Diabolical design is a puzzle

It’s not uncommon for scientists to take cues from nature when it comes to self-protection. In recent months, Cosmos has reported, for example, on armour inspired by a marine mollusc and by mother of pearl.

Now researchers in the US have taken a good look at why the diabolical ironclad beetle earns that name – and the answer is actually a bit of a puzzle.

This is a tough insect. Using compressive steel plates, engineers at the University of California Irvine (UCI) found that it can take an applied force of about 150 newtons – a load at least 39,000 times its body weight – before its exoskeleton begins to fracture.

That’s 50% more force than a car tyre would apply if it ran over the ironclad on a dirt surface, the researchers estimate. Other beetles they tested couldn’t handle half that.

“The ironclad is a terrestrial beetle, so it’s not lightweight and fast but built more like a little tank,” says UCI’s David Kisailus. “That’s its adaptation: it can’t fly away, so it just stays put and lets its specially designed armour take the abuse until the predator gives up.”

201022 diabolical ironclad beetle
The diabolical ironclad beetle. Credit: David Kisailus / UCI

Further investigation by researchers from UCI and Purdue University found that the secret lies in the beetle’s two elytra, which meet at a line, called a suture, running the length of the abdomen.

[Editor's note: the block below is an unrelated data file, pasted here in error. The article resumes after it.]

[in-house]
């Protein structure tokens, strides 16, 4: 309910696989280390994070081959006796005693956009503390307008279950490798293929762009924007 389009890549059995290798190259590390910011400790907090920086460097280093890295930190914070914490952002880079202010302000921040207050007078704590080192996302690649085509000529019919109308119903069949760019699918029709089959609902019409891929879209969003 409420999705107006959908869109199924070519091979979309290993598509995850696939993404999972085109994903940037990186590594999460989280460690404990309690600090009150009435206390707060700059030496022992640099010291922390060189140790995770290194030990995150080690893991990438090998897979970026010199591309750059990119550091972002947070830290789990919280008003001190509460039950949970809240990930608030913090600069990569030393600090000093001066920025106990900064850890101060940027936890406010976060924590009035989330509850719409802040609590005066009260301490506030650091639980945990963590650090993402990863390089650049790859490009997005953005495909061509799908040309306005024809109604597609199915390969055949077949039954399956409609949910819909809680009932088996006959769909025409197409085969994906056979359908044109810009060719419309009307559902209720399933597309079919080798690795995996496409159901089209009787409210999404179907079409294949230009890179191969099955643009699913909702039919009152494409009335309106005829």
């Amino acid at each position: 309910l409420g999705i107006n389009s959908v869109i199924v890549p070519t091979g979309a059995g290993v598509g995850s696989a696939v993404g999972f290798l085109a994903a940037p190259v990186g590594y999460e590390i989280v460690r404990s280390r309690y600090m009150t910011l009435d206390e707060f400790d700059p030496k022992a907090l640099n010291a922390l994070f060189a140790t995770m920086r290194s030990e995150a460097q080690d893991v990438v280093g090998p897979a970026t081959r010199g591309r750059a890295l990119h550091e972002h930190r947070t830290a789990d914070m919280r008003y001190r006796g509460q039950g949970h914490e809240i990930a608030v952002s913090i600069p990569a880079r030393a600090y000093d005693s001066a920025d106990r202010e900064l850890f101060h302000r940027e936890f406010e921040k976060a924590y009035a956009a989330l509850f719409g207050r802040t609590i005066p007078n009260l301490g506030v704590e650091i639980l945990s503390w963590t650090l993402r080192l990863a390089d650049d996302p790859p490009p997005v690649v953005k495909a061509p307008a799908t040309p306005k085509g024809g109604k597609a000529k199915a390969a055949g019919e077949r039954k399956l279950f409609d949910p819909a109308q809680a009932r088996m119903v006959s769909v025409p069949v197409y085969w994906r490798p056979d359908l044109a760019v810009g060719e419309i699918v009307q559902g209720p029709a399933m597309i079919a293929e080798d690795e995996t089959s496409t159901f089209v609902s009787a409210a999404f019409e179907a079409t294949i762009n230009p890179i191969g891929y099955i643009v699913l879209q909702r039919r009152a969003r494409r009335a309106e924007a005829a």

In flying beetles, elytra protect wings and facilitate flight. In the DBI, which doesn’t have wings, the elytra and connective suture help distribute an applied force more evenly throughout the body.

“The suture kind of acts like a jigsaw puzzle,” says Purdue’s Pablo Zavattieri. “It connects various exoskeletal blades – puzzle pieces – in the abdomen under the elytra.”

Computer simulations and 3D models revealed that when under a compressive load the beetle’s suture design offers two ways to dissipate energy and thus circumvent a fatal impact at the neck, where the exoskeleton is most likely to fracture.

First, the interconnecting blades lock to prevent them from pulling out of the suture like puzzle pieces. Second, the suture and blades delaminate, which leads, the researchers say, to a more graceful deformation that mitigates catastrophic failure of the exoskeleton. 

Even if a maximum force is applied, delamination allows the blades to pull out from the suture more gently. If the blades were to interlock too much or too little, the sudden release of energy would cause the beetle’s neck to snap.

UCI researchers have built a carbon fibre composite fastener mimicking the beetle’s suture and testing at Purdue found it is just as strong as a standard aerospace fastener, but much tougher.

“This work shows that we may be able to shift from using strong, brittle materials to ones that can be both strong and tough by dissipating energy as they break,” Zavattieri says. “That’s what nature has enabled the diabolical ironclad beetle to do.”

The study is published in the journal Nature.

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